Tag: james c. robinson

Holman Jenkins: ObamaCare Is Part of the Insanity, Not Its Cure

I’m a week late on this, but Holman Jenkins has an excellent discussion of why health care costs and pricing (not the same thing!) are insane, and why ObamaCare will only make it worse:

Duke University’s Clark Havighurst [wrote] a brilliant 2002 article that describes the regulatory, legal and tax subsidies that deprive consumers of both the incentive and opportunity to demand value from medical providers. Americans end up with a “Hobson’s choice: either coverage for ‘Cadillac’ care or no health coverage at all.”

“The market failure most responsible for economic inefficiency in the health-care sector is not consumers’ ignorance about the quality of care,” Mr. Havighurst writes, “but rather their ignorance of the cost of care, which ensures that neither the choices they make in the marketplace nor the opinions they express in the political process reveal their true preferences.”

You might turn next to an equally fabulous 2001 article by Berkeley economist James C. Robinson, who shows how the “pernicious” doctrine that health care is different—that consumers must shut up, do as they’re told and be prepared to write a blank check—is used to “justify every inefficiency, idiosyncrasy, and interest-serving institution in the health care industry.”

Hospitals, insurers and other institutions involved in health care may battle over available dollars, but they also share an interest in increasing the nation’s resources being diverted into health care—which is exactly what happens when costs are hidden from those who pay them.

Put aside whether President Obama could have pushed real reform if he wanted to. ObamaCare as it emerged from Congress fulfills the insight that any highly regulated system ends up benefiting those with influence, i.e., health-care providers and high-end customers, not those of modest means.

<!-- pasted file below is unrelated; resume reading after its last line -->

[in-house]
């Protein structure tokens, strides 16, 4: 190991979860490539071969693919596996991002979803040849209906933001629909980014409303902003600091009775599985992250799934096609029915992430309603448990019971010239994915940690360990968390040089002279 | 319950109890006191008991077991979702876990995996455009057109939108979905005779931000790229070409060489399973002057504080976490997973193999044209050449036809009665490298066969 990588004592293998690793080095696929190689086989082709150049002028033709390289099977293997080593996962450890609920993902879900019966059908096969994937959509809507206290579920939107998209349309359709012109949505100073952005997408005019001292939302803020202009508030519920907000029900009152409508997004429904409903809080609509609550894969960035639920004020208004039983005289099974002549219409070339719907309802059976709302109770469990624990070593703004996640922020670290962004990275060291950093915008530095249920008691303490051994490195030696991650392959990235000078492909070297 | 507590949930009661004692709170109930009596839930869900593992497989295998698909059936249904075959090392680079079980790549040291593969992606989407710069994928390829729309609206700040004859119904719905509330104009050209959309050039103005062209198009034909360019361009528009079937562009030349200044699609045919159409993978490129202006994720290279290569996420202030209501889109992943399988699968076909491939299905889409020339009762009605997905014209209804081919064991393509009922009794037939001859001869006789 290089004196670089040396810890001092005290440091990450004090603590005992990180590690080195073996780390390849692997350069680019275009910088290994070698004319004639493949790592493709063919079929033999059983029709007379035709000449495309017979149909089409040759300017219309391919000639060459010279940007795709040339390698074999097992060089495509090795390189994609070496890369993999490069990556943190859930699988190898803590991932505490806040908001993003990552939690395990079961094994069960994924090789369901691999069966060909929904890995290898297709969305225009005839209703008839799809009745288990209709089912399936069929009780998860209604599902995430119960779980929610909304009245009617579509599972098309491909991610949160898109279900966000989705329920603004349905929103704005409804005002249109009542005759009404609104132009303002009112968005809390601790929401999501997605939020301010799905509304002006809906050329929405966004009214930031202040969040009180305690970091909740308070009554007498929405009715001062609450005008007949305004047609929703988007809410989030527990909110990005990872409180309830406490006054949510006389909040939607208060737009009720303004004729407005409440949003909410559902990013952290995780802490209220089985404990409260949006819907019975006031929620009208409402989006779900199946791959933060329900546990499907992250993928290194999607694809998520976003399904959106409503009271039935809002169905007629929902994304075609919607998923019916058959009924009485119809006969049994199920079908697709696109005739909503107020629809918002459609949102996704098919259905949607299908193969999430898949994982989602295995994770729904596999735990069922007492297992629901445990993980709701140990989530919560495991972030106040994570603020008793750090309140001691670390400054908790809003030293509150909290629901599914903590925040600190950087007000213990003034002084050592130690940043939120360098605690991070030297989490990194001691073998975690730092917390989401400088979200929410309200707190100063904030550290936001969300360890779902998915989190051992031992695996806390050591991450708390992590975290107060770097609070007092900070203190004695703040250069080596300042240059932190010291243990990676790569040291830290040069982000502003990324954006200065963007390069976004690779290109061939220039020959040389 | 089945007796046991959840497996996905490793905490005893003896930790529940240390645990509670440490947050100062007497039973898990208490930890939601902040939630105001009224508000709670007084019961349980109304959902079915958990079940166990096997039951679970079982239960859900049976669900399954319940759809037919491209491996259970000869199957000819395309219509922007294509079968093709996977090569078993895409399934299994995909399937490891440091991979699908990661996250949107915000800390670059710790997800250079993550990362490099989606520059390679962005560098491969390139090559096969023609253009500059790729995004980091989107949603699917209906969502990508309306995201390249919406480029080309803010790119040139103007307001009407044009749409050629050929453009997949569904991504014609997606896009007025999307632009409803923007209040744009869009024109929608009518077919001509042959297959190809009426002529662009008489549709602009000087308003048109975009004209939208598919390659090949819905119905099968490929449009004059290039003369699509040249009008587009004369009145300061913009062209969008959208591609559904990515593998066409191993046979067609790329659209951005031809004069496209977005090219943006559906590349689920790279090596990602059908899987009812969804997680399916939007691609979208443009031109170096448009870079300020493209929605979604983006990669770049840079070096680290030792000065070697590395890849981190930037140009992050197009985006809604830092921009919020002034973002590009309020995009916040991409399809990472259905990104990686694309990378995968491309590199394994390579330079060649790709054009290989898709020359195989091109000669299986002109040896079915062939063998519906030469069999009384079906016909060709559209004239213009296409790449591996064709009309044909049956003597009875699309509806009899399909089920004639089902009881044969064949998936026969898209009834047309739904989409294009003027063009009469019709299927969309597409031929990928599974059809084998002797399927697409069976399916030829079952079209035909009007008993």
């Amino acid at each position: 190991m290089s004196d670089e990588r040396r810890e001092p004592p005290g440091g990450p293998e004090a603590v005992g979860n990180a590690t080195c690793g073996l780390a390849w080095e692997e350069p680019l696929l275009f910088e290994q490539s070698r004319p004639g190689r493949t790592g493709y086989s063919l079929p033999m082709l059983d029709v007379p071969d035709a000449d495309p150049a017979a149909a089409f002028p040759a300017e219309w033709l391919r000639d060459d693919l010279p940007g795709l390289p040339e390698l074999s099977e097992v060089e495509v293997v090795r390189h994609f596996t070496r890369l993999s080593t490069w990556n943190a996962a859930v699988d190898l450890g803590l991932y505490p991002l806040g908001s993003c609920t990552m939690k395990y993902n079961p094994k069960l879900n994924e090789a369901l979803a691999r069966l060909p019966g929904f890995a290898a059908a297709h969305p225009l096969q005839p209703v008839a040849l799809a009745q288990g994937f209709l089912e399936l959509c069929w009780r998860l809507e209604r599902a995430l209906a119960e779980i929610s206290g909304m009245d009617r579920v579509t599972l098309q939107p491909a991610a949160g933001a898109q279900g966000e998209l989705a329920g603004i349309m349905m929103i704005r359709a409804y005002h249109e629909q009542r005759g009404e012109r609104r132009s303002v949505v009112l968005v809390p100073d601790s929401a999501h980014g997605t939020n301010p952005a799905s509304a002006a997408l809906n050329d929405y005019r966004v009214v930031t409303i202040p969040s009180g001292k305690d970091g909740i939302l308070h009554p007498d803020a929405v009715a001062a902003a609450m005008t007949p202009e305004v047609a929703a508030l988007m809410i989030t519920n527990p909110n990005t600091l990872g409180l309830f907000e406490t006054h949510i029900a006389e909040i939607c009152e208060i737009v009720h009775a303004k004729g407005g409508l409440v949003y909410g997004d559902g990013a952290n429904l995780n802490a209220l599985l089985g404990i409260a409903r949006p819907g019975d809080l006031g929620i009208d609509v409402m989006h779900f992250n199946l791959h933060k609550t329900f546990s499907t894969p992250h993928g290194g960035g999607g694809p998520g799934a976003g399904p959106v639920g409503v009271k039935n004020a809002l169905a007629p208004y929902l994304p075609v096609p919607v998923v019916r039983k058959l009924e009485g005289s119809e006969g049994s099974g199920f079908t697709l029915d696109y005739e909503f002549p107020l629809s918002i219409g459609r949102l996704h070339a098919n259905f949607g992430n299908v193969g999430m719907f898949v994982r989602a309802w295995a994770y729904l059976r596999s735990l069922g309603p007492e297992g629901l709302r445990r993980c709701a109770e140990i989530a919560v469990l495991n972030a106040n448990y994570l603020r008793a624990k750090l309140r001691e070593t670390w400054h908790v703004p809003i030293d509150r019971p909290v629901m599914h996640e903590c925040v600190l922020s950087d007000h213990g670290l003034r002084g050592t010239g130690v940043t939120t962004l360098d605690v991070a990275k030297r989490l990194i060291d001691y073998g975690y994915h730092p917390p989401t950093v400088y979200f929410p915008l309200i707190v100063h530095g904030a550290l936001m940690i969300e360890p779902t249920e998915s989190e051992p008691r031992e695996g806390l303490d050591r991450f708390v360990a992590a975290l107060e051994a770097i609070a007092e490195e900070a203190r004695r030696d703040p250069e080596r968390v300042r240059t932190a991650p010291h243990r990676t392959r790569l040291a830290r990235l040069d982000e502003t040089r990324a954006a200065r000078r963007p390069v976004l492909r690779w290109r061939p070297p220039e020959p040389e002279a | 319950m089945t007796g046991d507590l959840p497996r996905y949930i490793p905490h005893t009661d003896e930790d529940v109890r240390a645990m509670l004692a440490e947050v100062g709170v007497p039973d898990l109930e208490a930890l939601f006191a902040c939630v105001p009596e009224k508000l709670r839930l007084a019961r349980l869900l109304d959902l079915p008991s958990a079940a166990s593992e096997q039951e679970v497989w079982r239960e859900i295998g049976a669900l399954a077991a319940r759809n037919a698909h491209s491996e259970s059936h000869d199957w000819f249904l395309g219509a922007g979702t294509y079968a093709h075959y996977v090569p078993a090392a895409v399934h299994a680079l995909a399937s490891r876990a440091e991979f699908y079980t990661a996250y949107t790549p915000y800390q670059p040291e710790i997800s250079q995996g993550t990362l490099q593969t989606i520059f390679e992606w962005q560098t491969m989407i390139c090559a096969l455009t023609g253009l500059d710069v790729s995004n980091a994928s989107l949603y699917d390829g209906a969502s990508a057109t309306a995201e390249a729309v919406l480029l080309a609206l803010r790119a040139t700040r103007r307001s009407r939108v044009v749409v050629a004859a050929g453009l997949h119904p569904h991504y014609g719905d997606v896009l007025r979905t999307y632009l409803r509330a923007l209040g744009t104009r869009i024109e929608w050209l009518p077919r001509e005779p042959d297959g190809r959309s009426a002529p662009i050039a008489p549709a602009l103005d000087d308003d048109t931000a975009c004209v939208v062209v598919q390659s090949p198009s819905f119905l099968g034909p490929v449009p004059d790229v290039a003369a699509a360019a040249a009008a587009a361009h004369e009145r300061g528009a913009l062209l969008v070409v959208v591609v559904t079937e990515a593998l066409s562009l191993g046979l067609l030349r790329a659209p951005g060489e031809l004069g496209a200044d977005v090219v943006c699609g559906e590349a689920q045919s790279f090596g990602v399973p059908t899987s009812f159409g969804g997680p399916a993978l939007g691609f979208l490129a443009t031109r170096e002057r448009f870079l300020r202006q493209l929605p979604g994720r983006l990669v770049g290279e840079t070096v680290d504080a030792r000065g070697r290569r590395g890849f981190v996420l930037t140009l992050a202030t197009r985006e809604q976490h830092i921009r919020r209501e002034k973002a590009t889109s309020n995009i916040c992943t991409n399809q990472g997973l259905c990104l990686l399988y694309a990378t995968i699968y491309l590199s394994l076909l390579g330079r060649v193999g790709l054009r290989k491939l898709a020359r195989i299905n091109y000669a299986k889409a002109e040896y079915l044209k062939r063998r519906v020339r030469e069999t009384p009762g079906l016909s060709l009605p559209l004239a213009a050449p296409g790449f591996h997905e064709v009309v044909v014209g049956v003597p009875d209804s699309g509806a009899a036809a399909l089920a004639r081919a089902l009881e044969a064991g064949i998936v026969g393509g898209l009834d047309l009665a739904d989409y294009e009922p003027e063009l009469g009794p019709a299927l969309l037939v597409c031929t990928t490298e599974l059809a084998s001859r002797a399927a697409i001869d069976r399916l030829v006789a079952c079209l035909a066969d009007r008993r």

What are ObamaCare’s mandates on individuals and employers except an attempt to force back into the insurance market those who have been priced out by previous “reforms” so their money can be used to prop up a system of gold-plated coverage that mostly benefits those in the highest tax brackets? What are ObamaCare’s minimum coverage standards except a requirement that these customers buy more costly coverage than they would choose for themselves so their money can be used for somebody else?

I include a lengthy excerpt from Robinson’s excellent article in my chapter for the Encyclopedia of Libertarianism.

Robinson on Arrow and Szasz

With the passing of Cato adjunct scholar Thomas Szasz, it might be worthwhile to share this excerpt from Berkeley economist James C. Robinson’s contribution to a retrospective on Nobel laureate economist Kenneth Arrow’s highly influential 1963 article, “Uncertainty and the Welfare Economics of Medical Care.”

The irony of “Uncertainty and the Welfare Economics of Medical Care” is that it brought to articulation a view of professionalism and the physician-patient relationship on the very eve of a massive and largely successful assault on that view and the social relationships it embodied. The decade of Arrow’s article produced a generation of now-classic critiques of the principle that patients must rely on trust in the benevolence of physicians for understanding, treatment, and personal coping with their diseases. Medical sociology turned its back on Talcott Parsons (1962) and savaged professional dominance through the writings of Elliot Freidson and his followers. The Boston Women’s Health Book Collective denounced the paternalism and status inequalities inherent in the conventional clinical relationship, founding what became known as the women’s health movement. Thomas Szasz’s denunciation of psychiatry as pseudoscience and a threat to personal freedom launched the mental patients’ rights movement, building on exposés of coercive institutions that embodied the ultimate in asymmetric information between physician and patient. Ivan Illich carried the Szasz framework to the whole of medicine, characterizing medical professionalism as the expropriation of health from the people, the deliberate creation of unequal access to information.

“Uncertainty and the Welfare Economics of Medical Care” was and remains an important article, a spur to thinking and an identifiable starting point for the modern moment in health economics. Its influence pales, however, in comparison to the rich and radical debates spurred by Professional Dominance (Freidson 1970), Our Bodies Ourselves (BWHBC 1969), The Myth of Mental Illness (Szasz 1961), Medical Nemesis (Illich 1976), and the other calls for a new social and clinical contract, a relationship of equals between patients and physicians, the people and the profession. Arrow’s article experienced the fate of many seminal writings, to describe as the present a world that already was past.

R.I.P.